Although in a sense once this breakthrough had been made, the rest was history, the transition process was long and gruelling, and with many ups and downs along the way before the country’s first genuinely democratic election was held in 1994. Not all the government’s actions matched its rhetoric, with particular concern being the outbreak of major violence in major Black townships, with apparently well-founded allegations of overt security force incitement.
The Commonwealth, with Australia again playing a central role, responded by using sanctions again, this time with their lifting as a carrot rather than their application as a stick. Sanctions were in fact progressively lifted as the apartheid system was unwound, non-racial sports administration achieved, a new constitution adopted and elections held. Australia played an active nuts-and-bolts role throughout this process, instituting a $30 million program to help with infrastructure and human resource development, and providing members to Commonwealth and UN observer groups involved in observing and defusing violence throughout the country, and in assisting in the electoral process.
I first visited South Africa in June 1991, in the early days of the transition process. It is a trip which has assumed a certain legendary status of its own as a result of a carefully contrived press leak (by old guard forces in the South African Foreign Minister who hated what Australia had been doing to undermine their regime). A highly coloured account was put out of another (putting it gently) “robust exchange” I had with a South African security official who I believed was putting at risk the safety of one of my township contacts during an intended low-key visit to Khayelitsha. The highly critical press reports caused me considerable embarrassment at the time, but seems to have done no harm to my reputation among Black South Africans, those of whom with long memories occasionally say to me “man, you really stuck it to them”.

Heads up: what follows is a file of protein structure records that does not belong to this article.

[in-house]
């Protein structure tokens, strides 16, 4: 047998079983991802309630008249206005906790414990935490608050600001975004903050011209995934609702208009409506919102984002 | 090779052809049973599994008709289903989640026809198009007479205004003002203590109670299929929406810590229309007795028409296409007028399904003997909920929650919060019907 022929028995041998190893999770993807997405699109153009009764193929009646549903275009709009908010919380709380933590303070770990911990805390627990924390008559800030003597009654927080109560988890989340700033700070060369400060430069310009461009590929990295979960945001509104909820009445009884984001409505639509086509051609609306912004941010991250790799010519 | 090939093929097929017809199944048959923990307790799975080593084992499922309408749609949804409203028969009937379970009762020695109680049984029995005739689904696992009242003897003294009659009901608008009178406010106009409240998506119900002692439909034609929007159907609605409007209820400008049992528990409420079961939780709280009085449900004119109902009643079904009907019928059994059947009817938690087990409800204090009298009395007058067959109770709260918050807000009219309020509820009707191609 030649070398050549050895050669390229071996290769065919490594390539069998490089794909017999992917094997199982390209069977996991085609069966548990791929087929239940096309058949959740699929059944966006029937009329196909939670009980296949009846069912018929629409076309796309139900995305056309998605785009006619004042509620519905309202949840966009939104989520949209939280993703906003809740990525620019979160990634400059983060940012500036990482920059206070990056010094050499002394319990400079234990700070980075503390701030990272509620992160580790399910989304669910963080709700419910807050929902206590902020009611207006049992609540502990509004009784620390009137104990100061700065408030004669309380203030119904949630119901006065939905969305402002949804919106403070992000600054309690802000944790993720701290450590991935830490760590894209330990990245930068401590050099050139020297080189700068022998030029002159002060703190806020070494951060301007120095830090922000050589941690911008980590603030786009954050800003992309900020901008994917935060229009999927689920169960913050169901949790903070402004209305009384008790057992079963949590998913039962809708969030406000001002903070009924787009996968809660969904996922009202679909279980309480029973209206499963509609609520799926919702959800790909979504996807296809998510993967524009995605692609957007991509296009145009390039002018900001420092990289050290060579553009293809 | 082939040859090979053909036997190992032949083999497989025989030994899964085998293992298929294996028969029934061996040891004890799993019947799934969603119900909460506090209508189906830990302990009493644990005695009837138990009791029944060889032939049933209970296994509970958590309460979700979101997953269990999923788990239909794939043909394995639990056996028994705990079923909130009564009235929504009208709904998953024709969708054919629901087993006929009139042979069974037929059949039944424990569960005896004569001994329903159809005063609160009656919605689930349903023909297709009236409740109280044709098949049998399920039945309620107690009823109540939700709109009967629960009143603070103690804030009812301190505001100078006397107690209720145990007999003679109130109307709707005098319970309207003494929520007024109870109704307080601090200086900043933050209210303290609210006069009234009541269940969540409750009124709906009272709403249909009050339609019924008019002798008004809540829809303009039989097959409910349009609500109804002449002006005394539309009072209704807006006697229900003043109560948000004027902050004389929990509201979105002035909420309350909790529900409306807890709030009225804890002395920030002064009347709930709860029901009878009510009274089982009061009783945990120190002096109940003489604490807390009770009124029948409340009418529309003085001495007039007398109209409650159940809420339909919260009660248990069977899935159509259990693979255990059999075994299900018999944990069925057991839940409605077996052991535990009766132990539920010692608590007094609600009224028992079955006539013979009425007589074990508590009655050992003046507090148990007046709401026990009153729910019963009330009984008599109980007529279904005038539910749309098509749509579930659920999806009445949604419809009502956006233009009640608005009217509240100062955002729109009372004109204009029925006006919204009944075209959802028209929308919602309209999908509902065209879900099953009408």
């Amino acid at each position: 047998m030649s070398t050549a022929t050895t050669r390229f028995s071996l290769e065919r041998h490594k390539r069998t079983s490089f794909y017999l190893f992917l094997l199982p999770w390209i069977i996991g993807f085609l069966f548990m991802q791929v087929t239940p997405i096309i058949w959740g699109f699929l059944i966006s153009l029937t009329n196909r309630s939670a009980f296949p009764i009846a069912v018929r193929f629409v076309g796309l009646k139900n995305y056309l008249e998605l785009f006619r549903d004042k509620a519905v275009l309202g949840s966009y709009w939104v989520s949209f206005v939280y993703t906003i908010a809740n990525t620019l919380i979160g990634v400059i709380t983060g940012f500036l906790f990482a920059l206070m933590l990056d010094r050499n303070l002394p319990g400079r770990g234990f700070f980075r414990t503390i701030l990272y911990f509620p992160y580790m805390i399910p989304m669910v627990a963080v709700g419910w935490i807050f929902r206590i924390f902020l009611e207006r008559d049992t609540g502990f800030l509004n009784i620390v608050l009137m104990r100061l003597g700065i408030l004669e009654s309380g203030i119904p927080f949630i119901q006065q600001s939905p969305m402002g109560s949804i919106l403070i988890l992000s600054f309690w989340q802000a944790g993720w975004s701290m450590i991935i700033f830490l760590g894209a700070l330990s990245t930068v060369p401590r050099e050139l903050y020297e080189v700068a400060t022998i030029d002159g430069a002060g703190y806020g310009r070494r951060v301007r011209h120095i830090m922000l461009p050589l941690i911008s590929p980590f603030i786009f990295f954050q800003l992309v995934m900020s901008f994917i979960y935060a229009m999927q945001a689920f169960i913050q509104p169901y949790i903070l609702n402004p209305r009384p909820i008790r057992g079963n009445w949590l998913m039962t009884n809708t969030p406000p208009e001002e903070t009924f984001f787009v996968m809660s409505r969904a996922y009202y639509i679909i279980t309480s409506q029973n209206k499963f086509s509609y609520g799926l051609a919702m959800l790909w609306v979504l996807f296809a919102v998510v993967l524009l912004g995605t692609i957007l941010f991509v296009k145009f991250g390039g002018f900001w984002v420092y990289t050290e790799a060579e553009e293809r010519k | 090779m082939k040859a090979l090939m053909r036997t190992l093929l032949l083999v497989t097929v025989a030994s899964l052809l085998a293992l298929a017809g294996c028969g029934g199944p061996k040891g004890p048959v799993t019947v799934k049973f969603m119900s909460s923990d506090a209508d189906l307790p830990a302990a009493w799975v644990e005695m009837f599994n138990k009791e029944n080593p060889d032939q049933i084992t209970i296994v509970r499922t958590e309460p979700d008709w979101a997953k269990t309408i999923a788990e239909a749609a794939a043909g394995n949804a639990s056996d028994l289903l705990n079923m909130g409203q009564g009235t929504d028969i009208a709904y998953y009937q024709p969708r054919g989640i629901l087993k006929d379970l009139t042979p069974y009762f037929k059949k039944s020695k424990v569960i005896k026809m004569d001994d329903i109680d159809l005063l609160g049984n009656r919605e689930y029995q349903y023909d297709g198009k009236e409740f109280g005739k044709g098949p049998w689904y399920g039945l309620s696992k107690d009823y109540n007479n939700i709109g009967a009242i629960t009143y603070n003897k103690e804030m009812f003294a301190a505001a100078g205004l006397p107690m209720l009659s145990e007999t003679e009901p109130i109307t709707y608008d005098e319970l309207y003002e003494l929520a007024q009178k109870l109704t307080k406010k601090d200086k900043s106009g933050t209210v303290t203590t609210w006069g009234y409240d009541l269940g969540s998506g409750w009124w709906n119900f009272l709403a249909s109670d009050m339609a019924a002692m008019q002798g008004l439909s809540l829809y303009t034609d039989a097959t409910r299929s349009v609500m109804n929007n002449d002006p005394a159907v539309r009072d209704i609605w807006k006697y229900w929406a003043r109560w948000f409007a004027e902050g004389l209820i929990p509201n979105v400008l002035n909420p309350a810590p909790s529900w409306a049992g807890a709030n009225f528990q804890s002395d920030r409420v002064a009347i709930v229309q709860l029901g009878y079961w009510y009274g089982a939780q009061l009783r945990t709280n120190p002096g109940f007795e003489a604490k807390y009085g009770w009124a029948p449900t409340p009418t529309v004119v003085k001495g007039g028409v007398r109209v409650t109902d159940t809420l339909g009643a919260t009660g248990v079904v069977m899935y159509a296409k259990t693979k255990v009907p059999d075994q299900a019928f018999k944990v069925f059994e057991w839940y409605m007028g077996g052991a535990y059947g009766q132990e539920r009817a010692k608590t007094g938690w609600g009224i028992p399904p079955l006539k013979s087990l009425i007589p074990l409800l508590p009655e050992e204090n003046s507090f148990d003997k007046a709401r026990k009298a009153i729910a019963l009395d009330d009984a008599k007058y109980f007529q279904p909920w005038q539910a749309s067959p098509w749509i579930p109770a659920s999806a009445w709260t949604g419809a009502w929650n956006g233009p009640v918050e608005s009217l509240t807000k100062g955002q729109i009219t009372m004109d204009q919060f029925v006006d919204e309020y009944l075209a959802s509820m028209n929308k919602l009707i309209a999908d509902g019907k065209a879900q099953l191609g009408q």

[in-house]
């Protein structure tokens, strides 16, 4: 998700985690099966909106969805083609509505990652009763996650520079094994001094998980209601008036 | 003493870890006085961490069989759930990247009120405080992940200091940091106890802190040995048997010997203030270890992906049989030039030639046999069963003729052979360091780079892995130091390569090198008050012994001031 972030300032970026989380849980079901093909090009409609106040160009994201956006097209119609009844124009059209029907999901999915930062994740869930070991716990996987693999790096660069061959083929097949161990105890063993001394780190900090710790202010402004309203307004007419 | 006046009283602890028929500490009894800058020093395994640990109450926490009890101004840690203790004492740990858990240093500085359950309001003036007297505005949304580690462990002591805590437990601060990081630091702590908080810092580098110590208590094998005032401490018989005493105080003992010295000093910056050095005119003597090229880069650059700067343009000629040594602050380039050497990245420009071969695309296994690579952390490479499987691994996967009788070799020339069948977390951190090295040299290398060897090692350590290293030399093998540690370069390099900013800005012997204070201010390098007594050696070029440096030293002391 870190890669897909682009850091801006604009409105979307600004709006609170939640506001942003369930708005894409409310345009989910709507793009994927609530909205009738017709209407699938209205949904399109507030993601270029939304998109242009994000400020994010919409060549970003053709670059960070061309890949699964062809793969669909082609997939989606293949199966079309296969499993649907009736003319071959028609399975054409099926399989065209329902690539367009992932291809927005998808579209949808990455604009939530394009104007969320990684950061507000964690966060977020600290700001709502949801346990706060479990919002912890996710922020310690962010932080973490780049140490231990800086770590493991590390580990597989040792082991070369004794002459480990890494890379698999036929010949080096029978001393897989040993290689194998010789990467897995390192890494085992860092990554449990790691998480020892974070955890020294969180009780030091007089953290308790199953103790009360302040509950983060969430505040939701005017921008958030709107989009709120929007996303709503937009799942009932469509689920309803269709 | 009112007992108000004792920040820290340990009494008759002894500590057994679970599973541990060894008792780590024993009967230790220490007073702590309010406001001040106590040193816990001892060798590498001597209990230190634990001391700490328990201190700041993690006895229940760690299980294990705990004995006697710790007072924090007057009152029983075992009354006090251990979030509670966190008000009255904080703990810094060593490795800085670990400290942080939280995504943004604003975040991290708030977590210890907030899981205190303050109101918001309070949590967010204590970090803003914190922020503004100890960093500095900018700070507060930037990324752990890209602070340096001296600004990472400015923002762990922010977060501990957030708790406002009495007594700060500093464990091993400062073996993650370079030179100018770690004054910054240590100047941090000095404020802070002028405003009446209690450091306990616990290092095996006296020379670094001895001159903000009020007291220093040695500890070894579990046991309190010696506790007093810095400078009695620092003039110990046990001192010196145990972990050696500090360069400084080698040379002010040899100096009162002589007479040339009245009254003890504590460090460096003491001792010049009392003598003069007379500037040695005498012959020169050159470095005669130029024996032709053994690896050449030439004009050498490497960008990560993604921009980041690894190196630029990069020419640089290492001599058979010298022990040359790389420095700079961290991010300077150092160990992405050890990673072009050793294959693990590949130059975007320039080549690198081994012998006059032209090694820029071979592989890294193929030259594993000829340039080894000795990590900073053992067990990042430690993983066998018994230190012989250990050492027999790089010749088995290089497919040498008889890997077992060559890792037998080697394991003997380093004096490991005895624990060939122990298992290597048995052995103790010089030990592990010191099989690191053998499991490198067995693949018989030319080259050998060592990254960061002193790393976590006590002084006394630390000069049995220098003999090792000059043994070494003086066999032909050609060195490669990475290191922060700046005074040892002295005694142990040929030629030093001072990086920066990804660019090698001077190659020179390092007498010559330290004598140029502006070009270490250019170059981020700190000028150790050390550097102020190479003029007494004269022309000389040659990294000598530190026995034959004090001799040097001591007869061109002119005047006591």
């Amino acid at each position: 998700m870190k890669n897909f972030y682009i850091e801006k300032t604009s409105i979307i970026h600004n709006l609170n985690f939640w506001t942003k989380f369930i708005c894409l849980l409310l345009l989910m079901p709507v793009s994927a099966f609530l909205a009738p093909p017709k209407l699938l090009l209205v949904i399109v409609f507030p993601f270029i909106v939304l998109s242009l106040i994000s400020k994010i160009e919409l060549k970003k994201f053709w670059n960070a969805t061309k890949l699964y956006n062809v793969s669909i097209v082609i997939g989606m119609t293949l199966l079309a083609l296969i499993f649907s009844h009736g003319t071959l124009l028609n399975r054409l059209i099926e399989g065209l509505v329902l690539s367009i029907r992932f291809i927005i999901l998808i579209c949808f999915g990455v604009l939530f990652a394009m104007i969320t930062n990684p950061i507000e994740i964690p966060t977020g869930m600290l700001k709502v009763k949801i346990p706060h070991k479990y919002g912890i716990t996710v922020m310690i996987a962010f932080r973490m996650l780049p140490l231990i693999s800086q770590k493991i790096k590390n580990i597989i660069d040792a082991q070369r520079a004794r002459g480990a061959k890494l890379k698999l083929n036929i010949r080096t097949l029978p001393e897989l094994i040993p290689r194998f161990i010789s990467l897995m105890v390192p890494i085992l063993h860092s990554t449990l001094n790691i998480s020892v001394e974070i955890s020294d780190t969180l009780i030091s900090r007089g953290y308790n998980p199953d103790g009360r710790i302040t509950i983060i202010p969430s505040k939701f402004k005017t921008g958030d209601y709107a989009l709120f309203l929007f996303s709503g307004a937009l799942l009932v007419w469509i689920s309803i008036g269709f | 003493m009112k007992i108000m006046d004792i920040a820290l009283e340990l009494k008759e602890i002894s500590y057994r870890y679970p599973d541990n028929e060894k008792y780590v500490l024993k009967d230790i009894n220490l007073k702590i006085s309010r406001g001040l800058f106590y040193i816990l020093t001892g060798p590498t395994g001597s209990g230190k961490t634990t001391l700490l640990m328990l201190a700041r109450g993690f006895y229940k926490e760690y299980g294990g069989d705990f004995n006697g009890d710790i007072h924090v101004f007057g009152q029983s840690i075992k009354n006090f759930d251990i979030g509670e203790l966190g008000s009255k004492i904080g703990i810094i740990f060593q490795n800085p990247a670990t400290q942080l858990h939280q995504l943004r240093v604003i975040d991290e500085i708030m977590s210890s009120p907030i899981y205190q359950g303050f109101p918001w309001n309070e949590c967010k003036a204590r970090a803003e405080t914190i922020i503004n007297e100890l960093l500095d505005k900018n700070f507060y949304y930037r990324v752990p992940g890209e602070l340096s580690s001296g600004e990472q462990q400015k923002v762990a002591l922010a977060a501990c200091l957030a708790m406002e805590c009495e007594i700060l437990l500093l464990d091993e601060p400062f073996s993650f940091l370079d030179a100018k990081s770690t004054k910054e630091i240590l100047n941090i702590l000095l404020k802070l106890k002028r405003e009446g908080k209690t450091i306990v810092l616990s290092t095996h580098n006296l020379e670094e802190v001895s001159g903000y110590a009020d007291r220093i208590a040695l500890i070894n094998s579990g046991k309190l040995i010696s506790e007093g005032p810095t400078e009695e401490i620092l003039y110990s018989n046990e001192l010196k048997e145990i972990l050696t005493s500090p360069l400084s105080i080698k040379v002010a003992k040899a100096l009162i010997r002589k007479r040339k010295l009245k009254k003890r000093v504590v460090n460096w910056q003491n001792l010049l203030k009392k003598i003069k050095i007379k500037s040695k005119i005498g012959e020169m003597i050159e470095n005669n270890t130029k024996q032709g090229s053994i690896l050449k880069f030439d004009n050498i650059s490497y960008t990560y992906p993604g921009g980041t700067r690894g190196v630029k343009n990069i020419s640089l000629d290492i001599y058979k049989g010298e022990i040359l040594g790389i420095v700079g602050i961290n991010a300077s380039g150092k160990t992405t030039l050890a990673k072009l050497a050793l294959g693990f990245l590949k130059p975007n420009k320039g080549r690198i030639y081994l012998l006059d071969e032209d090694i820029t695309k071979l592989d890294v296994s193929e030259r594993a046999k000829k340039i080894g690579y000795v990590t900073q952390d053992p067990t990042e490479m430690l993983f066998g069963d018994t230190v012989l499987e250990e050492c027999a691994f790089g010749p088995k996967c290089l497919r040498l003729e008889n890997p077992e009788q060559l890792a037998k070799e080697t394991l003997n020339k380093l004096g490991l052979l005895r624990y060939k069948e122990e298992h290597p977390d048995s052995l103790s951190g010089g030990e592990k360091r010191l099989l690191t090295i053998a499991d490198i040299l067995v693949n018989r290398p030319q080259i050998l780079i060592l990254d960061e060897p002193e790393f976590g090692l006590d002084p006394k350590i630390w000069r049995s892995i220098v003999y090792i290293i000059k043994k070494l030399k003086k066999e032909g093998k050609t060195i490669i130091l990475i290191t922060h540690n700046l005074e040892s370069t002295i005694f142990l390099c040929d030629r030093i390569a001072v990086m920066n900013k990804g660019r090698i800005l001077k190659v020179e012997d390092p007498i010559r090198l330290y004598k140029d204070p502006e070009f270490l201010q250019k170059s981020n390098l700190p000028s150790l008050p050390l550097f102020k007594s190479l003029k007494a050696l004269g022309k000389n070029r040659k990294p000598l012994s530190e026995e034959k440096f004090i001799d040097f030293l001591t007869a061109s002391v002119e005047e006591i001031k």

What was much more important than that incident in my 1991 trip was the very clear statements made to me by a number of ministers and officials, subsequently confirmed in public statements by the Governor of the Reserve Bank and Finance Minister, and years later in conversations with FW De Klerk himself, that the really decisive factor in creating the conditions for the transition – for the end of apartheid – was the impact of the financial sanctions, from the mid 1980s on, but with much more accelerated impact in the last two years before the De Klerk speech.